Turkish leaders say immigrants have major contribution to Germany

Turkish immigrants have made remarkable contributions to German culture and social life in almost half a century.

Turkish leaders say immigrants have major contribution to Germany

Turkish immigrants, who arrived in Germany for the first time as "guest workers" in 1960's, have made remarkable contributions to German culture and social life in almost half a century.

Turks, who were once temporary "guests" in this country, became permanent "inhabitants" in time, and today, they constitute the largest immigrant community living in Germany.

Although Turkish community's integration and adaptation to German culture is a major issue discussed widely nowadays, community leaders think that Turkish contribution to German culture is inevitable.

"Remarkable contribution to economy"

According to Kenan Kolat, head of the Turkish Community in Germany (TGD), the biggest contribution of the Turkish immigrants was economic.

"Nearly 40 percent of the Turkish workers had already gained a profession in Turkey and they worked as master workmen or apprentices at factories in Germany. They had a remarkable contribution to the country's economy and they helped Germany to become what it is today", Kolat said.

Noting that there were nearly 70,000 Turkish entrepreneurs currently working in Germany, Kolat said there were also numerous Turkish-origin doctors, lawyers, engineers, sportsmen, artists and scientists.

He said that the youngest professor of the country was also a Turk.

"Pragmatic solutions"

Kolat also said that "flexibility" and the "ability to solve problems" were introduced to German culture by Turkish immigrants.

"Germany has a tough logical culture. We have enriched this country with our emotions and different approaches. We have combined German rigidity with Turkish flexibility," he said.

"In Germany, when problems are being discussed, things that will hinder the solution are mentioned first. I believe, pragmatic solutions and ways to resolve an issue were brought here by our community," he added.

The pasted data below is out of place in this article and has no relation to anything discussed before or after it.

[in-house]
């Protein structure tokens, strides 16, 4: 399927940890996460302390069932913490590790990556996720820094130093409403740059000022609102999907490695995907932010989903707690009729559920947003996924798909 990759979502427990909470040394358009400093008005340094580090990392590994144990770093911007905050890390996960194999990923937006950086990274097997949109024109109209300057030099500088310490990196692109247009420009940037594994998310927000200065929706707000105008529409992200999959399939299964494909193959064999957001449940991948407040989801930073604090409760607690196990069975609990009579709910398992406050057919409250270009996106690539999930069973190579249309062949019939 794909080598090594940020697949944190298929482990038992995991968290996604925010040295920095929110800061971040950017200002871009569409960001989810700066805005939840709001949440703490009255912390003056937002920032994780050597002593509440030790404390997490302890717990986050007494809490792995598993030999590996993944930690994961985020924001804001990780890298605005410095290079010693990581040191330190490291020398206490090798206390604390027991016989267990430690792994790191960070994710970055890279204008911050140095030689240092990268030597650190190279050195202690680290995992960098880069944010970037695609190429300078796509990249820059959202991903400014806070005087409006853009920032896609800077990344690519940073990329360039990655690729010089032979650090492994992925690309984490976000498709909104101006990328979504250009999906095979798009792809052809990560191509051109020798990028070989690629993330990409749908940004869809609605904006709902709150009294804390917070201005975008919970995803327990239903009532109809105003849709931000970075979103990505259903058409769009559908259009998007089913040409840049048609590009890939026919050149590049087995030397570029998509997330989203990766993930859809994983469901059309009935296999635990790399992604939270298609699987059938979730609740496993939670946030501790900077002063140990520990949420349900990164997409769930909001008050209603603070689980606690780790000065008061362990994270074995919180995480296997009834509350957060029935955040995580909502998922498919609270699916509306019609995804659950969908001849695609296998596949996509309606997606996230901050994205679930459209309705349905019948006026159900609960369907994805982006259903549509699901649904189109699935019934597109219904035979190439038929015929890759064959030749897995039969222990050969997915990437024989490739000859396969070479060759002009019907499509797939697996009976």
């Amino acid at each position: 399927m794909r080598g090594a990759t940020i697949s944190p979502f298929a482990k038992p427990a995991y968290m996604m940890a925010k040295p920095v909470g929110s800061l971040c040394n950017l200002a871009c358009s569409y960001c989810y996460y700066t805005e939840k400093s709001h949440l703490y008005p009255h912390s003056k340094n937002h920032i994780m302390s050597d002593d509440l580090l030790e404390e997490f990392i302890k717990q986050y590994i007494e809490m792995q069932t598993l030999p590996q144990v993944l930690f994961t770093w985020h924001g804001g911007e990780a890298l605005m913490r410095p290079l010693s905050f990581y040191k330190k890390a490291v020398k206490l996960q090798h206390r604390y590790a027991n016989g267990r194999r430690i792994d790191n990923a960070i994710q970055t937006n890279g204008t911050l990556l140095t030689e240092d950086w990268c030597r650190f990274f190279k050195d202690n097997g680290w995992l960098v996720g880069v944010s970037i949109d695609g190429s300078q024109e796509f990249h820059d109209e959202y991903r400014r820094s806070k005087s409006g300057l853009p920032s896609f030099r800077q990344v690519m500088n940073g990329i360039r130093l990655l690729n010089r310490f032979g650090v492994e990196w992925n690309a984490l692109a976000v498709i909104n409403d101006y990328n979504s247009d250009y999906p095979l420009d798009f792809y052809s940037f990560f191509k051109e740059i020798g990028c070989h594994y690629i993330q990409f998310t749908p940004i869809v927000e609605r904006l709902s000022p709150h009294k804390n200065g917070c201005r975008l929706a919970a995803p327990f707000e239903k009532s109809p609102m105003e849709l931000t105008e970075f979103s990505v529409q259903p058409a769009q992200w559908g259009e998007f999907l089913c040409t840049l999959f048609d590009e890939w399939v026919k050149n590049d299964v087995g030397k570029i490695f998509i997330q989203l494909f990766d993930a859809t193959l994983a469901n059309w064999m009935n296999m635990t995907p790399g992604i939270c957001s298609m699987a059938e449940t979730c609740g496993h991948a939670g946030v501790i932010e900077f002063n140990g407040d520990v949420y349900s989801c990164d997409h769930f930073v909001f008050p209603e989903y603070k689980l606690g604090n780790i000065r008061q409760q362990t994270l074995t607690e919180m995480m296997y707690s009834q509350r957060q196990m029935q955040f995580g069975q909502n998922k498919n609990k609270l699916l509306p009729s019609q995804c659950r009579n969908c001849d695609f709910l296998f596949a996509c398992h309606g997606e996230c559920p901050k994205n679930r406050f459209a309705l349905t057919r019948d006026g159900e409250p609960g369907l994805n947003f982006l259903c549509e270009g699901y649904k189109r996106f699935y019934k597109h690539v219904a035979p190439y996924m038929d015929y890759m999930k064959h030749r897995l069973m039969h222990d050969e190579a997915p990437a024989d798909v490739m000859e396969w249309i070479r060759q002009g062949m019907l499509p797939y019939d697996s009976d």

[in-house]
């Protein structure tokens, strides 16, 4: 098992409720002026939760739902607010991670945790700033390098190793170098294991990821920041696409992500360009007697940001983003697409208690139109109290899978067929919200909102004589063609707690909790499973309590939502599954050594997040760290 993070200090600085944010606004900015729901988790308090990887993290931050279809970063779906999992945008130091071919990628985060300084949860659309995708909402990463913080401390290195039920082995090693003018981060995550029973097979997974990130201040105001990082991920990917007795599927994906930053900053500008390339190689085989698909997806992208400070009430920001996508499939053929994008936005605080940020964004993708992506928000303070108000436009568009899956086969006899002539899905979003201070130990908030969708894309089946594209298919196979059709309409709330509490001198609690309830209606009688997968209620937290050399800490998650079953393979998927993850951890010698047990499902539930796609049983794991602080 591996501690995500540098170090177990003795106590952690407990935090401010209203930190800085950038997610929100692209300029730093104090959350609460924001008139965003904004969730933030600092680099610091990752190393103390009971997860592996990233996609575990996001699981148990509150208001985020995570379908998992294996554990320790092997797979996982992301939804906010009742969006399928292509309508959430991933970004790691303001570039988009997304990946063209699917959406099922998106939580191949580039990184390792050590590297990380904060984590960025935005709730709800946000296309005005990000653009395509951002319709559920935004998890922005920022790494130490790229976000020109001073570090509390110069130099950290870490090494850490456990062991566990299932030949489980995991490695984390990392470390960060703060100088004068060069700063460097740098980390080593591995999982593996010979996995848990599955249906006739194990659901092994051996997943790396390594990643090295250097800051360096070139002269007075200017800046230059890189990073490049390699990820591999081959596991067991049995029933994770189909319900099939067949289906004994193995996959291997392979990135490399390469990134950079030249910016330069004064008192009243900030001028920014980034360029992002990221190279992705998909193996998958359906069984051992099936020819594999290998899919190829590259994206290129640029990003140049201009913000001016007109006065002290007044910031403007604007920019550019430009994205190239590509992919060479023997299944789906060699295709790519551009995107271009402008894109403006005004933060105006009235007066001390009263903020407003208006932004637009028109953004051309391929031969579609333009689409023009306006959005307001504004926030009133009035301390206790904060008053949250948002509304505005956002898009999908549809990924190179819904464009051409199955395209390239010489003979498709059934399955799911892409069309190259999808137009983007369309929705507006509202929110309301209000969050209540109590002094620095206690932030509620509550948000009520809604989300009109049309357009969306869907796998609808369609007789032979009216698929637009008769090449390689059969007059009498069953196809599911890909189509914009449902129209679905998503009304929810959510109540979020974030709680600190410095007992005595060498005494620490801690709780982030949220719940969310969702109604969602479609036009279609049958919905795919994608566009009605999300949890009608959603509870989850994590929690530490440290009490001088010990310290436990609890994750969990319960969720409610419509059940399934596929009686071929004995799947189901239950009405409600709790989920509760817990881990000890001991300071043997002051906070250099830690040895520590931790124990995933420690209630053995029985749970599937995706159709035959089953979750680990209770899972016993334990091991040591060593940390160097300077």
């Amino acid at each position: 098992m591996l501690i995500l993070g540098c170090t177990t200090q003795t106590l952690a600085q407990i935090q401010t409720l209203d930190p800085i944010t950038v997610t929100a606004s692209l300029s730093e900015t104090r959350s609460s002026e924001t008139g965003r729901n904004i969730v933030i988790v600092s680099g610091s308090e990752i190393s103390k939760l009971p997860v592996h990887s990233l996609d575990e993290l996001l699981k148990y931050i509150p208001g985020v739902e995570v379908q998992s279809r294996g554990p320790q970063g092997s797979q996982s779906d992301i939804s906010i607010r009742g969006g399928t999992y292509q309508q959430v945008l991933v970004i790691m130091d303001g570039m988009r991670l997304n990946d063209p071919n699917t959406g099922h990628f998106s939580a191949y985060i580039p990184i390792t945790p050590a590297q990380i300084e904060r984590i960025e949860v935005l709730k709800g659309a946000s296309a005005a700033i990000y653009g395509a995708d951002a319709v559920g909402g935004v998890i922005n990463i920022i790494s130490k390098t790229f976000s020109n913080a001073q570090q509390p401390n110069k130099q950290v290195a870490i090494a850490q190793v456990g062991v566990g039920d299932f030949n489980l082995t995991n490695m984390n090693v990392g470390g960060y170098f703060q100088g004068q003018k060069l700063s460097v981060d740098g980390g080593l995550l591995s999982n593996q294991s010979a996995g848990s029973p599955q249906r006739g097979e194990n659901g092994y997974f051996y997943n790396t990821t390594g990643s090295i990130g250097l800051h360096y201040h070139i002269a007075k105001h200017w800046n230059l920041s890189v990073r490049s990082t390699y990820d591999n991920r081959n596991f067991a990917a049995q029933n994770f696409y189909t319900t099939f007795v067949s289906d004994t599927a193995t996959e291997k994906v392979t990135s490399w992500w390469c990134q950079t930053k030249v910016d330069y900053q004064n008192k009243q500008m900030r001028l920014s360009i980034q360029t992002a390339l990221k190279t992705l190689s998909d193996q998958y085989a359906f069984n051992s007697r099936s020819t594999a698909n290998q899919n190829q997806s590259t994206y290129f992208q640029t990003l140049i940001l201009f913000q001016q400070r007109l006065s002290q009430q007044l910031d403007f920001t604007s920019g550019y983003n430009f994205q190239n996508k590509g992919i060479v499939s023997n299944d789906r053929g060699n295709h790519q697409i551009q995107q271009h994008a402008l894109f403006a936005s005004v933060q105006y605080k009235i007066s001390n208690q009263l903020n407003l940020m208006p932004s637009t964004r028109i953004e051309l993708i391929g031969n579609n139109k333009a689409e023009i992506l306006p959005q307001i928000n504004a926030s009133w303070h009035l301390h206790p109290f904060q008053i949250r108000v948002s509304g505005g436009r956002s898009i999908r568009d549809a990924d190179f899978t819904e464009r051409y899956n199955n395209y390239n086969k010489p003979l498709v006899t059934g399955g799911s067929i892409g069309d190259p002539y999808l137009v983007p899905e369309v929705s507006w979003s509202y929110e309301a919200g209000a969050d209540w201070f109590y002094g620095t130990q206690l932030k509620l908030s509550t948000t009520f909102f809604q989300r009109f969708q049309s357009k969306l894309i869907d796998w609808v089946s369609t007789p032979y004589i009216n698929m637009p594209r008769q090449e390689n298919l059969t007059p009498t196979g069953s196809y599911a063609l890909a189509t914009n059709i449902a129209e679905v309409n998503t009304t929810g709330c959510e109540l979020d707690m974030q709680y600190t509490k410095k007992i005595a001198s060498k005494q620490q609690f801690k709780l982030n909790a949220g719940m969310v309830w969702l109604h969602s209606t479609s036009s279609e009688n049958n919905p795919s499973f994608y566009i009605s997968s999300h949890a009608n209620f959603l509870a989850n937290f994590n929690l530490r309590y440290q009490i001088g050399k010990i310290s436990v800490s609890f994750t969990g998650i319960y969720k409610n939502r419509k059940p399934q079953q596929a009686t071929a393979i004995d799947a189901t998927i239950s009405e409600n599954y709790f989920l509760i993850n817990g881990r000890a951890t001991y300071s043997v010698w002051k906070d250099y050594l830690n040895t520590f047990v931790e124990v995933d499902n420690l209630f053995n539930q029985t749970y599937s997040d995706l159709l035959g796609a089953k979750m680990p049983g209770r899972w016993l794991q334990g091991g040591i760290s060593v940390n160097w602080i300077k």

Pointing to the unique food culture introduced by the Turkish community as well, Kolat said, "Turks had a major contribution to the narrow and limited German cuisine. To my opinion, the food culture and the joyful approach brought by Turkish people are irreplaceable things".

"Public space"

Commenting on the issue, Martin Duspohl, curator of Berlin's Kreuzberg Museum, said that there had been a lot of visible changes since immigrants arrived in Germany.

Giving examples from the readers' letters sent to German newspapers in 1960's, Duspohl said, "In those letters, they used to say: 'It's incredible, immigrants sit on the lawn in public parks, they just put their blankets and sit down'. People were annoyed, because you don't touch the public green! Now, when you go to public parks, you find everybody sitting outside and they all have their barbecues. That would have been incredible 40 years ago. Germans do it as well, they learned it".

Düspohl said that immigrants taught Germans "how to deal with public space", and thanks to their influence, Germans did not have their stereotypes that much anymore, they were more easygoing and flexible.

Safter Cinar, the spokesperson for the Turkish Community in Berlin-Brandenburg (TBB), also stated that Turks brought "flexibility" to the German culture.

"Once, I read something really interesting in a book. It said that the visiting hours of hospitals had been changed because of immigrants. I remember, hospitals and prisons were not so different in the past. There used to be visiting hours only twice a week. The writer said that Turkish families did not care about those hours and this attitude caused many hospitals to rearrange the rules? he said.

Cinar said shops' staying open till late hours was also a contribution by Turks.

"Shops used to close by 6 p.m. on weekdays and 2 p.m. on Saturdays. Turks started to breach that rule slowly. It was something convenient for Germans as well. Laws regarding these opening and closing hours were amended afterwards," he said.

Cinar also underscored that Turks had brought a certain joy of life and a new food and entertainment culture to Germany.



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Last Mod: 06 Ocak 2010, 13:23
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